I’m certain you are familiar with search engines and how to use them. When you type in your query in the search box, the search engine result page (SERP) displays several links to different websites containing information that should answer your query. Usually, a search result consists of a title, snippet, URL, site links, and (possibly) related searches. All these parts put together play vital roles in the display of your web page and the ranking of individual sites on the SERPs.
SEO Meta tags are important as the force behind how seriously search engines take your web page. They tell the search engine all it needs to know about your web content, and consequently if it’s display- and rank-worthy.
Let’s discuss this relationship in detail:
What are SEO Meta Tags?
Let’s take our minds back to a typical SERP of any search engine. Now, each result has enough information visible to the user; the information gives the user a summarized view of what is present or should be found on the web page. SEO Meta Tags are more like snippets of code that compile the information about your web page to the search engine.
These SEO Meta Tags are only visible in the HTML code; therefore, they are most visible to search engines or anyone else who knows how to find them. Finding them, if they are in use, is quite easy anyway. You just need to right-click on the web page and select “view page source.” The snippets of code would appear on your screen. The “meta” in the title phrase refers to metadata, which is the data about the content (or data, if you like) of your web page.
Lest we drift off the subject matter: a keyword here is the acronym SEO (Search Engine Optimization). It, therefore, begs the question: how do Meta Tags affect SEO? Do they even help?
The truth is not all Meta Tags help SEO. Some do and some don’t. I mean, that’s why it requires work – you know, to get it right. That should be a reason why you’re reading this so that you can do better with your web page’s SEO ranking and to recognize which Meta Tags can help you do that.
Types of Meta Tags
There’s no webpage without Meta Tags. In this section, we will take a look at the four types of Meta Tags and how to use (and not use) them for SEO.
Just as the phrase implies, this is the web page’s title that the search engine in use shows in its SERPs. Although you should note that sometimes, Google, for instance, for some reason displays something else. Such reasons may include irrelevance of your title to the search query, too short or too long title.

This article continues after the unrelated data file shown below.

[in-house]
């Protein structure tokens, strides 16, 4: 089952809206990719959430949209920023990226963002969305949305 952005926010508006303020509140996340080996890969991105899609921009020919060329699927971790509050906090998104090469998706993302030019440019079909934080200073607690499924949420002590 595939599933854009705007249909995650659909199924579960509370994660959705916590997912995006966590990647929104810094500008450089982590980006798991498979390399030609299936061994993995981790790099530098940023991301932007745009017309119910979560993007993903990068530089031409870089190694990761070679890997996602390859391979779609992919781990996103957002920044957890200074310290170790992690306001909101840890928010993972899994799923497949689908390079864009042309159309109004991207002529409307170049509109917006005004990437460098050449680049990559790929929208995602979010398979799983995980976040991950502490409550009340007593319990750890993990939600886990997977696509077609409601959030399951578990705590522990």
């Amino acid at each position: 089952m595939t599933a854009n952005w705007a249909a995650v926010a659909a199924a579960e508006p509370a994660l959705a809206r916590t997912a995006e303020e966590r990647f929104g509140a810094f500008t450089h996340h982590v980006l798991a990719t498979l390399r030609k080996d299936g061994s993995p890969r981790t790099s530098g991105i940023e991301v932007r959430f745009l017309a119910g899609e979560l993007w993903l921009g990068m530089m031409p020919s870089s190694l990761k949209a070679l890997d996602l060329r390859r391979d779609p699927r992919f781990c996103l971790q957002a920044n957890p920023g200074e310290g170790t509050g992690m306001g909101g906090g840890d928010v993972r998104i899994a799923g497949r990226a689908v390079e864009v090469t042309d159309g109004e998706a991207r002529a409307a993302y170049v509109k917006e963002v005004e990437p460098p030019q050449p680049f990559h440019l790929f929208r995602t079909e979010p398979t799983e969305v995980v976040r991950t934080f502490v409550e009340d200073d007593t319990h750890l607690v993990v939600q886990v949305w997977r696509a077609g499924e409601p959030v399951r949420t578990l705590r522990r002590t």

Let’s not forget that the essence of putting this topic under the microscope is to improve our web page performance metrics on SERPs. Hence, we must be able to answer the question regarding the importance of an SEO title.
I believe Google, the world’s leading search engine, explains it best; “Titles are critical to giving users a quick insight into the content of a result and why it’s relevant to their query. It’s often the primary piece of information used to decide which result to click on, so it’s important to use high-quality titles on your web pages.”
The title tags should be enticing enough to attract a click. More so, search engines also consider them to interpret your web page. Now, this is probably getting you worried about finding the exact keywords for your web title. Now, while I recommend that you should do keyword research before creating your title, it shouldn’t be a hassle. Why? Since the advent of Hummingbird, Google can now respond to synonyms and queries in a conversational style.
It is also vital to note that title tags are entirely different from H1 tags. The confusion is understandable; I mean both tags are often the same words. How so? Answer this: if you clicked a particular title on a SERP, would you expect to find the same title on the web page? Yes, I believe. The clarity and consistency that it brings are why both tags are often copies of each other. But how can you tell the difference?
The title tag is what users see on their SERPs and when your web page is shared on other platforms. This is what appears on the tab of your browser. H1 tag, on the other hand, is the title of the content the users see when they visit the web page.
Here are some pointers in crafting a title page:
- avoid title tag truncation by keeping it fewer than 50 to 60 characters
- be concise, yet descriptive while avoiding vague titles
- use only sentence or title case